Happy Valentine’s Hearts

Happy February! Because this is the time of year we celebrate love in its many forms, I wanted to share a couple articles I found with you about how to show love to your family and yourself, along with some fun treats and crafts that will get hearts in the warm spirit of the month.

 

Do you have “Built-In Happiness”?

 

Do we love ourselves enough? I read a really interesting article in Good Housekeeping by Gretchen Rubin of “The Happiness Project” that explored this question and offered some tips for how we can all find more happiness within ourselves and better share love with the important people in our lives.

 

Rubin theorizes that that there are three keys to happiness:  self-knowledge; anticipation; love. And she believes that if we can get in touch with these different elements, we can feel more content in our lives.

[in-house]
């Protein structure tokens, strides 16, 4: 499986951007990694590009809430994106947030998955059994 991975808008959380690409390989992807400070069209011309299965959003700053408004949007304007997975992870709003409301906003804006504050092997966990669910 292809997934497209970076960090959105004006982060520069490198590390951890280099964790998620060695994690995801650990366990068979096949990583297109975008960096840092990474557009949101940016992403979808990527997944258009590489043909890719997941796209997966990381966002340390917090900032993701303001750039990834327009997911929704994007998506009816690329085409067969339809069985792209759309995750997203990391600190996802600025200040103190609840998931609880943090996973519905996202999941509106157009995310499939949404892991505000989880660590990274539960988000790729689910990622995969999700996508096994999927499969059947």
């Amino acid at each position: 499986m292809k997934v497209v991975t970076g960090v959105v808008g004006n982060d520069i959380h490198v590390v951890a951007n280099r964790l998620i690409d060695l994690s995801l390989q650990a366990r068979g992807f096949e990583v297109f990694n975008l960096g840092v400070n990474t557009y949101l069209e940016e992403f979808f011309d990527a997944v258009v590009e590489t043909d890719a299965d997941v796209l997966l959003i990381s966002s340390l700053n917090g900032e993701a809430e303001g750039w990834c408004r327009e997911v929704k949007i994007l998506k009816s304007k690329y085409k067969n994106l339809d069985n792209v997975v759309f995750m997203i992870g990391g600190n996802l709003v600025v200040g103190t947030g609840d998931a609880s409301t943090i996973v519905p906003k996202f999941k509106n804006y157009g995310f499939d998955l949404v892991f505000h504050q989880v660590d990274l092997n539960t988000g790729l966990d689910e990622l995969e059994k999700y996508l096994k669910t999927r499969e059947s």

1. Self-Knowledge. As Rubin points out, “Know Thyself” is advice that has been passed along for thousands of years, but is one of the most challenging to follow, especially today, when it’s so easy for us all to get distracted by all the outside forces vying for our attention as well as by the way we wish we were and the way other people expect us to be. Her advice is to truly find time to do what you like to do:  “We can build a happy life only on the foundation of our own natures, interests, and values.” The more faithfully she is able to just be herself – rather than fit into the mold of the person others feel she should be – in her daily life, the happier she becomes.